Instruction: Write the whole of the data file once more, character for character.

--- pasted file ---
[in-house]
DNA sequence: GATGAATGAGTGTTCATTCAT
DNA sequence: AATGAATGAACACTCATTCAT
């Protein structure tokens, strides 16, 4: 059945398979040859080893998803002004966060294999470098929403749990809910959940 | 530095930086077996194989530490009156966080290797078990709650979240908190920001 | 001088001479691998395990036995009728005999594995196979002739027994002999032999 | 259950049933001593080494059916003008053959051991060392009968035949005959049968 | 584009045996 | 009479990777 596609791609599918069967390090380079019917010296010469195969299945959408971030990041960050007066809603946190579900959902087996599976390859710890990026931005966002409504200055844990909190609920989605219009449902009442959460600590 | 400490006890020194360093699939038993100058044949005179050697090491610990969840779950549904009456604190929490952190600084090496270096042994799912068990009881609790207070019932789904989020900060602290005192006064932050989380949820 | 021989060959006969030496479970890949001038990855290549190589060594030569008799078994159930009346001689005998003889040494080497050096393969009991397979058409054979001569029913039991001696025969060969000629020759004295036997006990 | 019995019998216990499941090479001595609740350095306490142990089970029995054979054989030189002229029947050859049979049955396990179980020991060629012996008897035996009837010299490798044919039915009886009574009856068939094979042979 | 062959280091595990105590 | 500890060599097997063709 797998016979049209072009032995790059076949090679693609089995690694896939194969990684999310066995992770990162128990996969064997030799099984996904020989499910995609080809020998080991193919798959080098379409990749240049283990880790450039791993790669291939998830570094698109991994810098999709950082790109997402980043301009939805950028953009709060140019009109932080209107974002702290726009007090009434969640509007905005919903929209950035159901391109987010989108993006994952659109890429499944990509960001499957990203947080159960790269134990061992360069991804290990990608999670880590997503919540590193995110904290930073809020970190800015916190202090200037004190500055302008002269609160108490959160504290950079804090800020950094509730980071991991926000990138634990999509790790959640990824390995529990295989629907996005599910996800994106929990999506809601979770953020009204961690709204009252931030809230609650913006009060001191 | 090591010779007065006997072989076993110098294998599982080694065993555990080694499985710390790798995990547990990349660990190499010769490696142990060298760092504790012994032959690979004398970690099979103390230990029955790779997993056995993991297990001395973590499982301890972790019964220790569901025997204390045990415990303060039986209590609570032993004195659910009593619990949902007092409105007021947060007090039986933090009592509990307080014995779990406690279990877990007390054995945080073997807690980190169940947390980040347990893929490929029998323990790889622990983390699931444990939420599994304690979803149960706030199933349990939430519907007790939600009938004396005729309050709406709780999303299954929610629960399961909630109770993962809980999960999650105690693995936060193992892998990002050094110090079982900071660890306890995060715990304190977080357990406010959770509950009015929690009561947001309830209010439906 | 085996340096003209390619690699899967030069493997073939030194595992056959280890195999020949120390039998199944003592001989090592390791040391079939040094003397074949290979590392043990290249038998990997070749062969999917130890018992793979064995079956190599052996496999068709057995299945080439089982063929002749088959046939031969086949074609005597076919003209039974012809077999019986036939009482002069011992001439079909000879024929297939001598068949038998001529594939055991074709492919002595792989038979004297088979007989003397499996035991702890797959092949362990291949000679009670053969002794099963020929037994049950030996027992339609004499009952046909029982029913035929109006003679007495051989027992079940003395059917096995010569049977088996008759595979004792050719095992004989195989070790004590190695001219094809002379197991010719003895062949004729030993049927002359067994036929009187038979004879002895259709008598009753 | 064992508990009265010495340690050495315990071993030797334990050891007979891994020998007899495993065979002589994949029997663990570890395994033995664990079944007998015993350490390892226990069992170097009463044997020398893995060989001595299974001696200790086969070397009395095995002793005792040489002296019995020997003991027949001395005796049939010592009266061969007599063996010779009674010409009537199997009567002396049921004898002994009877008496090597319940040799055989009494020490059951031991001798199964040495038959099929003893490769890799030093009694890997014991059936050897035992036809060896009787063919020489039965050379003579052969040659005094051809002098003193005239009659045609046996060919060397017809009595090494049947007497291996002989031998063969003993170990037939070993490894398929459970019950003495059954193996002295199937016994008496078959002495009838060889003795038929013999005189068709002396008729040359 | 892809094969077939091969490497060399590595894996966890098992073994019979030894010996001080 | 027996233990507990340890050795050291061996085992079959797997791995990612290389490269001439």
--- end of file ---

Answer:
[in-house]
DNA sequence: GATGAATGAGTGTTCATTCAT
DNA sequence: AATGAATGAACACTCATTCAT
């Protein structure tokens, strides 16, 4: 059945398979040859080893998803002004966060294999470098929403749990809910959940 | 530095930086077996194989530490009156966080290797078990709650979240908190920001 | 001088001479691998395990036995009728005999594995196979002739027994002999032999 | 259950049933001593080494059916003008053959051991060392009968035949005959049968 | 584009045996 | 009479990777 596609791609599918069967390090380079019917010296010469195969299945959408971030990041960050007066809603946190579900959902087996599976390859710890990026931005966002409504200055844990909190609920989605219009449902009442959460600590 | 400490006890020194360093699939038993100058044949005179050697090491610990969840779950549904009456604190929490952190600084090496270096042994799912068990009881609790207070019932789904989020900060602290005192006064932050989380949820 | 021989060959006969030496479970890949001038990855290549190589060594030569008799078994159930009346001689005998003889040494080497050096393969009991397979058409054979001569029913039991001696025969060969000629020759004295036997006990 | 019995019998216990499941090479001595609740350095306490142990089970029995054979054989030189002229029947050859049979049955396990179980020991060629012996008897035996009837010299490798044919039915009886009574009856068939094979042979 | 062959280091595990105590 | 500890060599097997063709 797998016979049209072009032995790059076949090679693609089995690694896939194969990684999310066995992770990162128990996969064997030799099984996904020989499910995609080809020998080991193919798959080098379409990749240049283990880790450039791993790669291939998830570094698109991994810098999709950082790109997402980043301009939805950028953009709060140019009109932080209107974002702290726009007090009434969640509007905005919903929209950035159901391109987010989108993006994952659109890429499944990509960001499957990203947080159960790269134990061992360069991804290990990608999670880590997503919540590193995110904290930073809020970190800015916190202090200037004190500055302008002269609160108490959160504290950079804090800020950094509730980071991991926000990138634990999509790790959640990824390995529990295989629907996005599910996800994106929990999506809601979770953020009204961690709204009252931030809230609650913006009060001191 | 090591010779007065006997072989076993110098294998599982080694065993555990080694499985710390790798995990547990990349660990190499010769490696142990060298760092504790012994032959690979004398970690099979103390230990029955790779997993056995993991297990001395973590499982301890972790019964220790569901025997204390045990415990303060039986209590609570032993004195659910009593619990949902007092409105007021947060007090039986933090009592509990307080014995779990406690279990877990007390054995945080073997807690980190169940947390980040347990893929490929029998323990790889622990983390699931444990939420599994304690979803149960706030199933349990939430519907007790939600009938004396005729309050709406709780999303299954929610629960399961909630109770993962809980999960999650105690693995936060193992892998990002050094110090079982900071660890306890995060715990304190977080357990406010959770509950009015929690009561947001309830209010439906 | 085996340096003209390619690699899967030069493997073939030194595992056959280890195999020949120390039998199944003592001989090592390791040391079939040094003397074949290979590392043990290249038998990997070749062969999917130890018992793979064995079956190599052996496999068709057995299945080439089982063929002749088959046939031969086949074609005597076919003209039974012809077999019986036939009482002069011992001439079909000879024929297939001598068949038998001529594939055991074709492919002595792989038979004297088979007989003397499996035991702890797959092949362990291949000679009670053969002794099963020929037994049950030996027992339609004499009952046909029982029913035929109006003679007495051989027992079940003395059917096995010569049977088996008759595979004792050719095992004989195989070790004590190695001219094809002379197991010719003895062949004729030993049927002359067994036929009187038979004879002895259709008598009753 | 064992508990009265010495340690050495315990071993030797334990050891007979891994020998007899495993065979002589994949029997663990570890395994033995664990079944007998015993350490390892226990069992170097009463044997020398893995060989001595299974001696200790086969070397009395095995002793005792040489002296019995020997003991027949001395005796049939010592009266061969007599063996010779009674010409009537199997009567002396049921004898002994009877008496090597319940040799055989009494020490059951031991001798199964040495038959099929003893490769890799030093009694890997014991059936050897035992036809060896009787063919020489039965050379003579052969040659005094051809002098003193005239009659045609046996060919060397017809009595090494049947007497291996002989031998063969003993170990037939070993490894398929459970019950003495059954193996002295199937016994008496078959002495009838060889003795038929013999005189068709002396008729040359 | 892809094969077939091969490497060399590595894996966890098992073994019979030894010996001080 | 027996233990507990340890050795050291061996085992079959797997791995990612290389490269001439």